By Stephen Smith
The first rule of cage fighting is that everyone's talking about cage fighting.
Or at least that's what its promoters would like you to believe.
They claim that their uncompromising mixture of boxing, wrestling and martial arts is the fastest growing sport in the country, with thousands tuning in to bouts on satellite television and punters paying up to £500 for a ringside seat.
Unlike the white-collar, bare-knuckle scrapping of the film Fight Club, cage fighting is above board and perfectly legal, though you might find it hard to credit if you saw it.
Frankly, there are hardly any rules in cage fighting. The few that are insisted upon read like one of those signs on the wall of a swimming pool - in this case, the municipal baths favoured by the Bash Street Kids.
"No gouging, no elbows on the spine, no fishhooking...". (Fishhooking, in case you're wondering, is the practice of putting your fingers in your opponent's mouth and tugging it in ways which nature never intended).
The Queensberry rules, it ain't. But that's the point, of course.
Cage fighting offers visceral thrills - indeed, the prospect of actual viscera - at a time when a tag team of corporate money and health and safety regulations appear to have knocked the stuffing out of other sports and pastimes.
The promoters say they are attracting fight fans away from regular boxing.
To hear them tell it, the noble art is so down and out, you could sell advertising on the soles of its boots.
But boxing promoter Frank Warren was having none of it when Newsnight spoke to him.
"It's not a threat to boxing," he said. "It's not for me, watching a bloke kneeing another in the cobblers? No thanks."
"A boxer is always the most famous sportsman in the world - you ask the average man on the street to name a cage fighter."
Top of card
James "The Machine" McSweeney might be the first British contender in the new dispensation to gain a following.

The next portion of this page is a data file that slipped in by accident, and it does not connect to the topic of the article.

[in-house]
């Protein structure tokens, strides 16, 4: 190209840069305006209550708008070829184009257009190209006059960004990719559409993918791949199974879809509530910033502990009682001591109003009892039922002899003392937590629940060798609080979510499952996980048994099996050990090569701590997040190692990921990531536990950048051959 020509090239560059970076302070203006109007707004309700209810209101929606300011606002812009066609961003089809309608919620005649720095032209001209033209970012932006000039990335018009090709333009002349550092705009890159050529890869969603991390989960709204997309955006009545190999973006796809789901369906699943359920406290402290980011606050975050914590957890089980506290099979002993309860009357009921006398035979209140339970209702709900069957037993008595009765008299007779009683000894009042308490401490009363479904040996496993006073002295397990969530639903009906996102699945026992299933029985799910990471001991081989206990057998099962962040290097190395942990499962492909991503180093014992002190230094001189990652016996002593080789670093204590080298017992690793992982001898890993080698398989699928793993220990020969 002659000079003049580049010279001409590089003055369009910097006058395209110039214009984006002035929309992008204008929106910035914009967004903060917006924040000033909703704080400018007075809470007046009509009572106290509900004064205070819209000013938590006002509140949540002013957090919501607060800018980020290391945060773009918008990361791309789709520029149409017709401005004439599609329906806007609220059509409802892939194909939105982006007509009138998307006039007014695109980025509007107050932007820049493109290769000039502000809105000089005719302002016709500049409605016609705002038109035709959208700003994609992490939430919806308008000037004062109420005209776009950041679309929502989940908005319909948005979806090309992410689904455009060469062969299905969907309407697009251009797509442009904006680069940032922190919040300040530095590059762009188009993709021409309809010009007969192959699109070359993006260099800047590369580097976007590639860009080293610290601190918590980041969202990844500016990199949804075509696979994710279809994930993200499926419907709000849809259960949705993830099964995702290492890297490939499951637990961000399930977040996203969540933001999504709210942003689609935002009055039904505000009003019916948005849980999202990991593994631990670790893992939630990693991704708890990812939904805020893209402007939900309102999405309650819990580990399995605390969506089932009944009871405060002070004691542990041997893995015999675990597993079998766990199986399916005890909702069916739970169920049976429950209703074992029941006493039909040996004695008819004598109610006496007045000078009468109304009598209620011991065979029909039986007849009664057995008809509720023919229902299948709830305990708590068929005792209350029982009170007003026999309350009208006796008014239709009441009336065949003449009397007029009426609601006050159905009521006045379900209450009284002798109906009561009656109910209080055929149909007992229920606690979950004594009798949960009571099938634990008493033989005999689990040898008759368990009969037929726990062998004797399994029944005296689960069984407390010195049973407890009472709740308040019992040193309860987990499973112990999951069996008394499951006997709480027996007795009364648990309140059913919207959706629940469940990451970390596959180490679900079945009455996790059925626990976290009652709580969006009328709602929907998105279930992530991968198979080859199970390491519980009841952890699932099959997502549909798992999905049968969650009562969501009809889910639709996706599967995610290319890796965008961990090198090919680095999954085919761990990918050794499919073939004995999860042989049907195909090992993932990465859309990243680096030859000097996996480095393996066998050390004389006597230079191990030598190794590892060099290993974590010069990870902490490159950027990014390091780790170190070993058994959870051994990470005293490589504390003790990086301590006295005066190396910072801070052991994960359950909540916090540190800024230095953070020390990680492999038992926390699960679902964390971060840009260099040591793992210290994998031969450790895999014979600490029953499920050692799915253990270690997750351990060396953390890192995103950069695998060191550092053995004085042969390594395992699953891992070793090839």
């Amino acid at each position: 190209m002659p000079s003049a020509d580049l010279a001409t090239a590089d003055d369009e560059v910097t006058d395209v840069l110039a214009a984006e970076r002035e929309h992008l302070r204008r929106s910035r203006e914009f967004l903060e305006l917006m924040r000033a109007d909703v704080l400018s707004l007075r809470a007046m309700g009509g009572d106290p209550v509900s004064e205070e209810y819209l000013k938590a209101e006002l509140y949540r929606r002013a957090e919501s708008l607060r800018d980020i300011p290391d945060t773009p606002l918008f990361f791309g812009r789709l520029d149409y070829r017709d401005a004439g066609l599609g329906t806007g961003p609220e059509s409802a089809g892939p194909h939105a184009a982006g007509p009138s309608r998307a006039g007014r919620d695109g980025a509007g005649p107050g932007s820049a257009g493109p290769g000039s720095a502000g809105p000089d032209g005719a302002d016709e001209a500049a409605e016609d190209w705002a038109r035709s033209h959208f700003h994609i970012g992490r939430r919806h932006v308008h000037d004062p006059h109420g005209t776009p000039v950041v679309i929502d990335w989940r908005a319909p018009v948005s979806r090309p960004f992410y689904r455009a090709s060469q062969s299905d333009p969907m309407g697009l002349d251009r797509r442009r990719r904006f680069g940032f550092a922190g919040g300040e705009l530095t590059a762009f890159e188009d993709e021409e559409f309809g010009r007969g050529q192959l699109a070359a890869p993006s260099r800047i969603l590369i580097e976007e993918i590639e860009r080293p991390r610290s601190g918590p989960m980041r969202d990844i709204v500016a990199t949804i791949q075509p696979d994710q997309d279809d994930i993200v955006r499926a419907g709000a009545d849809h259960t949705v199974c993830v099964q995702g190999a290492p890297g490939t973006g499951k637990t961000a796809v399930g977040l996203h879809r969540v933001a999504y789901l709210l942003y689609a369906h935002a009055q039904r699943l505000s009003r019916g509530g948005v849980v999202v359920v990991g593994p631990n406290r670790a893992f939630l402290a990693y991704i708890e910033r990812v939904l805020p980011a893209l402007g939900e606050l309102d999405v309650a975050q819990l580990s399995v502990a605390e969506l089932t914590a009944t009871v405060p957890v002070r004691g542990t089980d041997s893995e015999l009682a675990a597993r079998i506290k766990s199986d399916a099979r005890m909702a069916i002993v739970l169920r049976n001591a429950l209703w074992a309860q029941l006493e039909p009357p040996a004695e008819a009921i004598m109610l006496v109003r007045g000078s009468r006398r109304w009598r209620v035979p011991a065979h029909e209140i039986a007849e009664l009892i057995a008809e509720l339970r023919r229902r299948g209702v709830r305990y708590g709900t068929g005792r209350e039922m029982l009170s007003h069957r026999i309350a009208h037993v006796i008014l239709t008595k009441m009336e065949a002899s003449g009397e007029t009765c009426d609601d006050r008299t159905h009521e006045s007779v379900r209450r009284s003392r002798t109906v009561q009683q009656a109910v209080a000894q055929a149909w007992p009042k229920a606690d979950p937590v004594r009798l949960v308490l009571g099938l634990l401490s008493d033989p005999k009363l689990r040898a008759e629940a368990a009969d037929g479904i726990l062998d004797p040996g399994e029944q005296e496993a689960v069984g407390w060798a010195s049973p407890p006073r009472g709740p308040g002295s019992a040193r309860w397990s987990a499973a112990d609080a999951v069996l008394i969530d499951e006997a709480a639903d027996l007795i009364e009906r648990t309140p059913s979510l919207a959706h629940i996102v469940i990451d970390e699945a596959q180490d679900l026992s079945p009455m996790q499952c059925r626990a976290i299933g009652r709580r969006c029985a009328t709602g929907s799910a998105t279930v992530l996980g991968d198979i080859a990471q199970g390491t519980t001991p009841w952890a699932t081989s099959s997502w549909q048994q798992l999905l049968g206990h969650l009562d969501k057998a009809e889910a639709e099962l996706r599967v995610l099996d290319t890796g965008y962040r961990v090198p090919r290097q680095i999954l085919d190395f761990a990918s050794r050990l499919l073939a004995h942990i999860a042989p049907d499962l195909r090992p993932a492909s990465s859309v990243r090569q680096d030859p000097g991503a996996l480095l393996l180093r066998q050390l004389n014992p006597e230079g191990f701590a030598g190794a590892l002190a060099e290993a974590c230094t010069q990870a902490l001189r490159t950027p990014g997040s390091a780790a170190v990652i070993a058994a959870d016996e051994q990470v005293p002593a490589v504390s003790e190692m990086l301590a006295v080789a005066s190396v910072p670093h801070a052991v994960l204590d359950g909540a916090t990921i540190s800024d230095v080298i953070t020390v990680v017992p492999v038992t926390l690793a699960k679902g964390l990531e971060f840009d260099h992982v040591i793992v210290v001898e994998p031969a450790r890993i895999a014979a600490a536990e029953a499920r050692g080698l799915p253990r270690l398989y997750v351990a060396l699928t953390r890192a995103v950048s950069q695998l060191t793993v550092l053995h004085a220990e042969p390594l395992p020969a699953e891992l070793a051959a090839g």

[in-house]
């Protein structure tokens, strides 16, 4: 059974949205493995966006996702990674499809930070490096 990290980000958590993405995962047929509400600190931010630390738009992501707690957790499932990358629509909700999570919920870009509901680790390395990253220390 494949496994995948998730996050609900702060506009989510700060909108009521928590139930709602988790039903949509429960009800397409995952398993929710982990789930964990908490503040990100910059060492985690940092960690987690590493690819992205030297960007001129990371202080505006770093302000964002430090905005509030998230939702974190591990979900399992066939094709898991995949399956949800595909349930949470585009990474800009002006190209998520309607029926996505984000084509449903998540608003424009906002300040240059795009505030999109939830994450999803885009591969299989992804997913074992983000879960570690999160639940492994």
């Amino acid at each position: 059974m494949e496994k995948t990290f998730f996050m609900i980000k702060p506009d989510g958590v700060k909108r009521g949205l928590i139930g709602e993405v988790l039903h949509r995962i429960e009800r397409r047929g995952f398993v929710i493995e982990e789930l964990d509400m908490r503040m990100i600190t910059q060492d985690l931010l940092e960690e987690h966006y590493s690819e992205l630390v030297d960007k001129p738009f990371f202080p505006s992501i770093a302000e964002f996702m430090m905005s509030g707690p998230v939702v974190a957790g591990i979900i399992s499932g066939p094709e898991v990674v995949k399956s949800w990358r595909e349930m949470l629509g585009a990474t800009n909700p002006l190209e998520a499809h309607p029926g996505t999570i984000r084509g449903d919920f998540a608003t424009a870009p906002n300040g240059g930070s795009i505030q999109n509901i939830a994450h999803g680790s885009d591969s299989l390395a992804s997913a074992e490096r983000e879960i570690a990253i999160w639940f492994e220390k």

A useful footballer in his youth, he now merits a slot towards the top of the card at a Cage Rage event in Wembley Arena.
In the ring, he gets the job done, as the expression goes. He's duly methodical en route to victory.
But in his dressing room after the bout, we encounter a young man who is solicitous, almost courtly, in his manner.
McSweeney - it's impossible to refer to him by his steely nickname - is touchingly gallant to his partner, with whom he's just been reunited after a self-imposed separation of a fortnight.
Before a bout, the fighter removes himself from the entire female side of his family, in fact from anyone who might bring out his tender feelings.
He won't thank me for saying so, perhaps, but he's so in touch with his feminine side that he has to cut himself off from it in order to concentrate on the hairy-arsed business of fighting.
McSweeney's monkish training camp is all of a piece with an almost hysterically butch fitness regime.
"I drag sledges with weights on up hill," he tells me.
"I pull tractors."
I almost expect him to say that he stops locomotives with his upraised palms.
McSweeney has a chance of making a living out of his flying hands and feet. By contrast, most fighters have day jobs, as farmers, say, or bouncers.
They are attended by a fully qualified doctor, a GP who takes the pragmatic view that cage fighting will go on whether or not he is around to unstopper the smelling salts and suture the wounds.
The promoters of the sport say there are no recorded cases of brain damage among contenders, though they are in no position to say what might emerge in 20 years' time.
That's not good enough for Bob Blackman, a Tory member of the London Assembly whose constituency includes Wembley Arena.
"I'm a libertarian. What two grown men choose to do to each other is their own affair, but I'm concerned that cage fighting glorifies violence.
"It's only a few steps away from the gladiatorial contests of Ancient Rome."
Mr Blackman's misgivings are shared north of the border, where pressure is mounting to scrap a cage fighting event next month.
We invited sports psychologist Ellis Cashmore to cast his eye over the sport.
"Sport was meant to be exciting, and this is," he said.
"It's raw, it has the feeling of being underground, and that's part of the appeal. Once that's gone, it's finished."
Stephen Smith's report appeared on Newsnight on Thursday 19 July at 2230 BST on BBC Two.